Stalemate ahead of East African parliament plenary

Saturday January 20 2018

The new East African Legislative Assembly Speaker, Martin Ngoga from Rwanda takes the oath of office on December 19, 2017. PHOTO | EALA


Burundi’s continued refusal to recognise Rwanda’s Martin Ngoga as the elected Speaker of the 4th assembly of the East African Legislative Assembly is likely to dominate the session of the House, which sits from Monday in Kampala.

Divisions preceded the Speaker’s election on December 19 last year, with Burundian and Tanzanian legislators boycotting the exercise that saw Mr Ngoga, a former Prosecutor General of Rwanda, take the mantle from Uganda’s Dan Kidega.

READ: EALA elects speaker amid divisions, boycott

Burundian Minister in charge of the East African Community Isabelle Nahayo, said last week that Bujumbura does not recognise the current Speaker “because regulations governing the community were not respected.”

On December 29, 2017, Burundi’s President Pierre Nkurunziza said the Speaker’s election did not respect the regulations governing the EAC, stating that under the rotation system, Burundi should have come first, based on the alphabetical order.

“I guess there were other unknown motives behind the election. Uganda was the previous chair of the Assembly. Burundi, Rwanda and South Sudan could not present their candidates at the time,” said President Nkurunziza, adding that his government would not accept the results.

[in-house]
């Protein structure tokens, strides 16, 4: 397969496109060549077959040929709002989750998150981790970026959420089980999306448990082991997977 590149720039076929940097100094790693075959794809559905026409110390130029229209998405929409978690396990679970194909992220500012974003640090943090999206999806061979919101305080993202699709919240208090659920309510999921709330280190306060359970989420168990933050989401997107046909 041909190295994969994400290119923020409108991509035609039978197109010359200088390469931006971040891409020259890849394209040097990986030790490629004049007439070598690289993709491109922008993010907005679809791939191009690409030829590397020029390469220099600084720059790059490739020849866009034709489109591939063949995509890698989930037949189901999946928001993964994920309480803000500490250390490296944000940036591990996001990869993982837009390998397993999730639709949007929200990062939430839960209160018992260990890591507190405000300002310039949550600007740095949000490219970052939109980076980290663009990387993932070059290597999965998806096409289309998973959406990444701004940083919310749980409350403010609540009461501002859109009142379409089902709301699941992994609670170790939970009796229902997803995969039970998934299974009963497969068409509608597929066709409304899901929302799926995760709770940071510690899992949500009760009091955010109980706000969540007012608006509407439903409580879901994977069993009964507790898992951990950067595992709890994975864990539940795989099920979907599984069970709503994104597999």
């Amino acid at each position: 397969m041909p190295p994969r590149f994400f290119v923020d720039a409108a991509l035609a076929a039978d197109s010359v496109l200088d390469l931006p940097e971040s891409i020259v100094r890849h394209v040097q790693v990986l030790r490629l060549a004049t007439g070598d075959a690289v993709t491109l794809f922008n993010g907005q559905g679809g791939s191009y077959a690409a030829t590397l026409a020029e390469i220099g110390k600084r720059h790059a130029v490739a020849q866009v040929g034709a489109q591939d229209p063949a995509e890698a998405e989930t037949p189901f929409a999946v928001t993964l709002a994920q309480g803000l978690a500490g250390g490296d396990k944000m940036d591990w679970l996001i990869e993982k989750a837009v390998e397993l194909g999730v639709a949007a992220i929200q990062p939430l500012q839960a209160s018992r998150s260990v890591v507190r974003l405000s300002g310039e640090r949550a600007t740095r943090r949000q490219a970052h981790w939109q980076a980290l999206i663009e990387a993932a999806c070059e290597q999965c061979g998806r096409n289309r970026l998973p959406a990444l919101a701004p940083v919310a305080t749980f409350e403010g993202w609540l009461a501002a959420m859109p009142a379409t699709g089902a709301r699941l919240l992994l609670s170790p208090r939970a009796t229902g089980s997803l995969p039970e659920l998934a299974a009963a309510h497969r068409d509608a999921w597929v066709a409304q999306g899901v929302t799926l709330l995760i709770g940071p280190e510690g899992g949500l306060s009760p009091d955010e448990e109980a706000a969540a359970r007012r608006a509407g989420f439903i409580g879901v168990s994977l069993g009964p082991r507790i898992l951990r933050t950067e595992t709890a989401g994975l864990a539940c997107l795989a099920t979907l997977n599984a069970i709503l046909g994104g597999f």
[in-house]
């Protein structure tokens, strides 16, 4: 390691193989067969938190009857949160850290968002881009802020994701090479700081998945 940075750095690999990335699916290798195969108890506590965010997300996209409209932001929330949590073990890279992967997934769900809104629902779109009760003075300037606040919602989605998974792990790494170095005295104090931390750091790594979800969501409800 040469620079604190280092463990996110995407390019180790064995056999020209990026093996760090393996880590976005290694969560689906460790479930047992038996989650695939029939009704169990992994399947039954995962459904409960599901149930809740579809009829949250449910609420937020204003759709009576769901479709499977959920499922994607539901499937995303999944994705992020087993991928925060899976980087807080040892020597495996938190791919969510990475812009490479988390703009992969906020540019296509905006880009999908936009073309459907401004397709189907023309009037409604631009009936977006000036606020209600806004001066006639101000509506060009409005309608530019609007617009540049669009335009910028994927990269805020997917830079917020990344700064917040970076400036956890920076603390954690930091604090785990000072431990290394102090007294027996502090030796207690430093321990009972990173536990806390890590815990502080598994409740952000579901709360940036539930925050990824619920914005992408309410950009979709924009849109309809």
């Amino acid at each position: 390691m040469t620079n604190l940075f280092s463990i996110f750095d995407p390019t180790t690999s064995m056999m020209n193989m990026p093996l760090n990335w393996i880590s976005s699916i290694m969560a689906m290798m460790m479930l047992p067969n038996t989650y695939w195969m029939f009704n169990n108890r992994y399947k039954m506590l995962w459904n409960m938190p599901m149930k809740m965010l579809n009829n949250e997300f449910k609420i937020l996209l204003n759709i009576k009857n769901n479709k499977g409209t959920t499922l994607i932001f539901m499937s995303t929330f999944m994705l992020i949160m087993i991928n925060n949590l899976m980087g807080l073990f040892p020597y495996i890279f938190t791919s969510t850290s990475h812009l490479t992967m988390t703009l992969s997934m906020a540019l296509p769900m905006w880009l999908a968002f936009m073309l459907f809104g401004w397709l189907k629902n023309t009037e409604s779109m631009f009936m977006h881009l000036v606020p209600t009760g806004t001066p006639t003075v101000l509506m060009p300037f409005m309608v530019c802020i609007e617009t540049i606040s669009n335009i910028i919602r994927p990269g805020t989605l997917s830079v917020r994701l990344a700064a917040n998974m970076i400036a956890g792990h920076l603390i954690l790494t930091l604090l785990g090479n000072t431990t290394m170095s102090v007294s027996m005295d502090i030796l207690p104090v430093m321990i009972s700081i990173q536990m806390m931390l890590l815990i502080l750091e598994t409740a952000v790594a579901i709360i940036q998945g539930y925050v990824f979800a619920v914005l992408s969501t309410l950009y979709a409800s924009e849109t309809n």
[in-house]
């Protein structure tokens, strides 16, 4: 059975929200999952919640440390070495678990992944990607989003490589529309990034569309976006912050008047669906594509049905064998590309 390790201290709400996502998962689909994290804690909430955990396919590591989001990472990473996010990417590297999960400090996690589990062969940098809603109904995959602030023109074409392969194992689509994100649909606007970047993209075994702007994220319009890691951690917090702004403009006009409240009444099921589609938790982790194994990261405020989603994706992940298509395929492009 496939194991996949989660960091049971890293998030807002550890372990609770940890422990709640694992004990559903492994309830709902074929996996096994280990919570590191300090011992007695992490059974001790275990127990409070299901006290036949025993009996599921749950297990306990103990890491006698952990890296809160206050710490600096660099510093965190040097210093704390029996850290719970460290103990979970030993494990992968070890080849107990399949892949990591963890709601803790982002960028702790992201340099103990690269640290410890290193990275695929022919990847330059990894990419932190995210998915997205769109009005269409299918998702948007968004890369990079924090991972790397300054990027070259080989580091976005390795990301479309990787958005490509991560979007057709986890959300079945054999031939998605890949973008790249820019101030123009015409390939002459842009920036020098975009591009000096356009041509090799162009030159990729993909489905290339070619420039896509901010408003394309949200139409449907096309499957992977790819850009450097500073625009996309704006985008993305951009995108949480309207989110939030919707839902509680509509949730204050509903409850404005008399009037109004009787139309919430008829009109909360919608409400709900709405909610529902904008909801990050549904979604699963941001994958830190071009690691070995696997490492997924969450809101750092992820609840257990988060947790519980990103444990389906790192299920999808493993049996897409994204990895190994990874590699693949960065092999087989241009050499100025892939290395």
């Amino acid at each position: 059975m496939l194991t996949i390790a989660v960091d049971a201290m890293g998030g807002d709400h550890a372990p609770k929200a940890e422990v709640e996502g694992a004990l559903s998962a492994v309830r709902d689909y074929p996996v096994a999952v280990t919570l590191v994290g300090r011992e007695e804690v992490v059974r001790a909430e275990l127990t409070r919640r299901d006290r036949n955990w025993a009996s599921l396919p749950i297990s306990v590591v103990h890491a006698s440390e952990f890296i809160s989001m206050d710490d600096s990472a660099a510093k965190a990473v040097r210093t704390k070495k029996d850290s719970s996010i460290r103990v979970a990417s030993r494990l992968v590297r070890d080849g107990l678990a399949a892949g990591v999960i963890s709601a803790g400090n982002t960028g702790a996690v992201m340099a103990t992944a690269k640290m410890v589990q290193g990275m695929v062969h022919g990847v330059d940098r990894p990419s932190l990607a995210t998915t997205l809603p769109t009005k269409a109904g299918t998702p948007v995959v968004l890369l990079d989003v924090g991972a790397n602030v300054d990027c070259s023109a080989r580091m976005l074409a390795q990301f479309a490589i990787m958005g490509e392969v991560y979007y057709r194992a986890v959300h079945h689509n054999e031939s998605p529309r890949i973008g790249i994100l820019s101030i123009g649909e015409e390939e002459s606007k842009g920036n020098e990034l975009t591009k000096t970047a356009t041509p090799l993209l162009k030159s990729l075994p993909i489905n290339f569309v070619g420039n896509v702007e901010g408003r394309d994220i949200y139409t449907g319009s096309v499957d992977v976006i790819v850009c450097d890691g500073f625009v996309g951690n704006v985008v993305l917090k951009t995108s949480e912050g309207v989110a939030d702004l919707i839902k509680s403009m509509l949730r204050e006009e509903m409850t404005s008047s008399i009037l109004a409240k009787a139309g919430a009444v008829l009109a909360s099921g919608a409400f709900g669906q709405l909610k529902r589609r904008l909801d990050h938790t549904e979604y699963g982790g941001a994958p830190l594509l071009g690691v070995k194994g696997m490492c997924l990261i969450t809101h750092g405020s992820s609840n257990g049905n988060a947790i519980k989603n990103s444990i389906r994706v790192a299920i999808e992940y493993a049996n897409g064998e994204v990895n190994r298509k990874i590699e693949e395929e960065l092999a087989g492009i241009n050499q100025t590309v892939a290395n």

Rotation system

Despite Burundi’s boycott, one of its members Leontine Nzeyimana remained in the race (he was not in the House but did not withdraw his candidature), in a way legitimising Mr Ngoga’s election, while Tanzania’s Adam Kimbisa also stayed in the race.

Under the rotation system, Rwanda and Burundi were in line to take over the speakership. As explained by the Clerk to the Assembly Mr Kenneth Madete, the winner of the speakership is supposed to garner at least 36 out of 54 possible votes.

According to Rule 12 of the Rules of Procedure of the House, quorum of the House or the Committee of the whole House shall be half of the elected Members and such quorum shall be composed of at least one third of the elected members from each partner state.

This meant that since 18 members from Tanzania and Burundi had pulled out, a total of 36 members were present, which makes the quorum, and since Nzeyimana had not withdrawn his candidature, the election went ahead after the initial adjournment on December 18.

The controversial part was when the Clerk explained that the winner does not necessarily have to garner all the 36 votes because the House rules say that there would be a run off between the first two candidates with the majority votes.

In the first round of voting, Mr Ngoga got 35 votes while only one vote was cast in favour of Mr Nzeyimana, leading to a contested run off. In the second round, Mr Ngoga polled 33 votes against Mr Nzeyimana’s three votes, and was declared the winner by the Clerk and effectively sworn in.

EALA says it followed the Rules of Procedure and called for a second round of voting since no candidate had amassed the requisite two-thirds of the votes cast (36 out of 54).